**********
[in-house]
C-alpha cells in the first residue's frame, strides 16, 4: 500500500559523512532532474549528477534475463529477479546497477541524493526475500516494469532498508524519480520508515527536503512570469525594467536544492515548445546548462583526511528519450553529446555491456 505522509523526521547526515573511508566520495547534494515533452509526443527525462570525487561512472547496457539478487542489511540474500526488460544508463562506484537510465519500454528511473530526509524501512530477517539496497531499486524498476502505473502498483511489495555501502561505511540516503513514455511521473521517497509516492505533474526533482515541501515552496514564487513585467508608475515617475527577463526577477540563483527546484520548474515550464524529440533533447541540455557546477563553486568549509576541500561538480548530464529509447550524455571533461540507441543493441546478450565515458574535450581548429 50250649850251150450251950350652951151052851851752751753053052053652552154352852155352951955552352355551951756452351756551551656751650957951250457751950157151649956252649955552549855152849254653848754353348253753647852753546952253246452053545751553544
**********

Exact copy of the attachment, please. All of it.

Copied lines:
[in-house]
C-alpha cells in the first residue's frame, strides 16, 4: 500500500559523512532532474549528477534475463529477479546497477541524493526475500516494469532498508524519480520508515527536503512570469525594467536544492515548445546548462583526511528519450553529446555491456 505522509523526521547526515573511508566520495547534494515533452509526443527525462570525487561512472547496457539478487542489511540474500526488460544508463562506484537510465519500454528511473530526509524501512530477517539496497531499486524498476502505473502498483511489495555501502561505511540516503513514455511521473521517497509516492505533474526533482515541501515552496514564487513585467508608475515617475527577463526577477540563483527546484520548474515550464524529440533533447541540455557546477563553486568549509576541500561538480548530464529509447550524455571533461540507441543493441546478450565515458574535450581548429 50250649850251150450251950350652951151052851851752751753053052053652552154352852155352951955552352355551951756452351756551551656751650957951250457751950157151649956252649955552549855152849254653848754353348253753647852753546952253246452053545751553544